The goal of the Incremental Improvements process is to identify, document, and bring attention to small chunks of work that can be performed by a broad spectrum of community members and make meaningful progress towards larger shared objectives. The hope is that this will enable all of the following:

• Faster progress on large upgrade projects by distributing the work across more contributors
• A clearer path for new Open edX contributors to get started making useful contributions
• A simpler, cleaner codebase by allowing more developers to make progress on cleaning up old messes and deprecated code patterns

## Rejected Alternatives¶

(Note that in the context of this draft, “rejected” does not mean that the alternative has been completely ruled out, rather that it seemed implausible when first considered.)

There are limitations to using an edX-managed JIRA project as the primary system of coordination for Incremental Improvement tickets. Contributors outside of edX have limited ability to update and comment on the tickets, and the system is not exactly intuitive for users who have not used JIRA before. Nevertheless, the other considered options seem to have even greater obstacles:

• While GitHub Issues are a common choice for many open source projects, the distribution of Open edX code across dozens of repositories makes it very difficult to find the answers to simple questions like “what incremental improvement tasks are available to work on?” and “is there a sufficient backlog of tickets for new contributors to choose from?”. Such challenges could probably be overcome with automation, but that presents a significant barrier to even getting started creating and processing tasks.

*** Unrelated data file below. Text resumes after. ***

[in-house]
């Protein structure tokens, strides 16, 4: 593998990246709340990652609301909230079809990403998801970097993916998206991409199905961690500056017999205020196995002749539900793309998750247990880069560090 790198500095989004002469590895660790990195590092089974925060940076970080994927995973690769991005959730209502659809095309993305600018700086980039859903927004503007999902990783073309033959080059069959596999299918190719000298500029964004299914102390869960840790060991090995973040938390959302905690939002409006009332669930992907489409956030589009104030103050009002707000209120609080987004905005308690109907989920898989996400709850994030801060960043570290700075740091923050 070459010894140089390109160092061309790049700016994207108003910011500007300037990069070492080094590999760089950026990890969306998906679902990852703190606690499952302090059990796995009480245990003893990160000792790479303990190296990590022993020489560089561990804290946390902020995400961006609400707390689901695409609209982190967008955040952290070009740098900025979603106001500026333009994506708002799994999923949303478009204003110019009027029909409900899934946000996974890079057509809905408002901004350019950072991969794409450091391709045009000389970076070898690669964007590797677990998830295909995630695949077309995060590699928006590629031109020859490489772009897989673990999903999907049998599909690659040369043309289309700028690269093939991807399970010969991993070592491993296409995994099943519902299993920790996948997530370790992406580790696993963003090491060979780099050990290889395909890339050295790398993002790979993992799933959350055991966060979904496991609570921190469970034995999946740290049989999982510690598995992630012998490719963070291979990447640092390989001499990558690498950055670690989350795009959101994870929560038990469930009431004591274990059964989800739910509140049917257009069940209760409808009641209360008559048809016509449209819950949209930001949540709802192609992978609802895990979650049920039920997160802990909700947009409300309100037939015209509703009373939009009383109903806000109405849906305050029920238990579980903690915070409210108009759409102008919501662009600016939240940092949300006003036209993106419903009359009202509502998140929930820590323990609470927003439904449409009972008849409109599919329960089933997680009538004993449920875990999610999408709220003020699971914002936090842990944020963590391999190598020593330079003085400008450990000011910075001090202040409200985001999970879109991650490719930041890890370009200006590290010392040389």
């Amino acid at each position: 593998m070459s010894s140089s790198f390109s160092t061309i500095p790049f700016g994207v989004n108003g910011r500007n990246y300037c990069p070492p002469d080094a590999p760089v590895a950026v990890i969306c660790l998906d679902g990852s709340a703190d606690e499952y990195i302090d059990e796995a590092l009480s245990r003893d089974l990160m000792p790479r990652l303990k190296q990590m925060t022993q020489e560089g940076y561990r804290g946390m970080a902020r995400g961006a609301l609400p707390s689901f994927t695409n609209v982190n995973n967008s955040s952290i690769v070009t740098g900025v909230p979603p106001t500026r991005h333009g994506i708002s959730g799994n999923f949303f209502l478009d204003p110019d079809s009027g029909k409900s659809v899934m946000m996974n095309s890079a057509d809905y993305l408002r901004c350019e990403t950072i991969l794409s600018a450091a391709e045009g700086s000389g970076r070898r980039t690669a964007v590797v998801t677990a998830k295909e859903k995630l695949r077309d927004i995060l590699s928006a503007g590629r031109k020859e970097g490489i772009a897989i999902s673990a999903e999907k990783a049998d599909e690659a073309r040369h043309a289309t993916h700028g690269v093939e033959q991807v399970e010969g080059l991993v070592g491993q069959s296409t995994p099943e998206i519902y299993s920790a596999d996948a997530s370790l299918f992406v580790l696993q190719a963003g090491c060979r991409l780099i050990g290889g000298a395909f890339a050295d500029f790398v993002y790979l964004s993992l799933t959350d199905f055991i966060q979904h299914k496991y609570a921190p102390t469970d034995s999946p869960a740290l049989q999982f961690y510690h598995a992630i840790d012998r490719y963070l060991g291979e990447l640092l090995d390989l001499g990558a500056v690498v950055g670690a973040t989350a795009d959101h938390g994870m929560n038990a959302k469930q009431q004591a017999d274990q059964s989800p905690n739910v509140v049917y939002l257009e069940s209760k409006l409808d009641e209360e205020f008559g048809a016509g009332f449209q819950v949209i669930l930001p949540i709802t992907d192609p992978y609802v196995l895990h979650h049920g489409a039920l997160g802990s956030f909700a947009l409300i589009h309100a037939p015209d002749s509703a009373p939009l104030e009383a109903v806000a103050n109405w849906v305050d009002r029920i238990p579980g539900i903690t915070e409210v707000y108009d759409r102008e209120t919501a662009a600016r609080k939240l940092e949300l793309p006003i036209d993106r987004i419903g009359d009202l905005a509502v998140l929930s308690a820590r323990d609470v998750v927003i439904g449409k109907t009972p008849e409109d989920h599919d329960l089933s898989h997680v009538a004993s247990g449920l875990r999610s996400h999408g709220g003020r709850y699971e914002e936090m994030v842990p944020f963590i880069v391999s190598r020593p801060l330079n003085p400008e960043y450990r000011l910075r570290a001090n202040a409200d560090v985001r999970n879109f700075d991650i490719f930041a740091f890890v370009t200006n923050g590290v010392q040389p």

• There was a suggestion to use the existing edX JIRA projects and use a label to identify incremental improvement tickets, but these projects greatly differ in access permissions and workflow. Trying to find these tickets and identify which ones haven’t been completed could be very difficult for even experienced JIRA users who don’t have broad access to the edX JIRA system.
• A system other than the edX JIRA could be used, to make it easier to grant write access for contributors throughout the community. A choice could be made which would also be more intuitive for developers who don’t already have extensive experience with JIRA. But this would isolate the Incremental Improvements work from the tracking system used for other Open edX work, and risks leaving the tasks unseen by the core contributors whose participation is needed to define and review them.

Other suggestions for handling this more elegantly are welcome, but understand that there is significant resistance against either adding a second issue tracker that edX employees would need to routinely use and monitor, or moving core edX development from JIRA to a different issue tracker.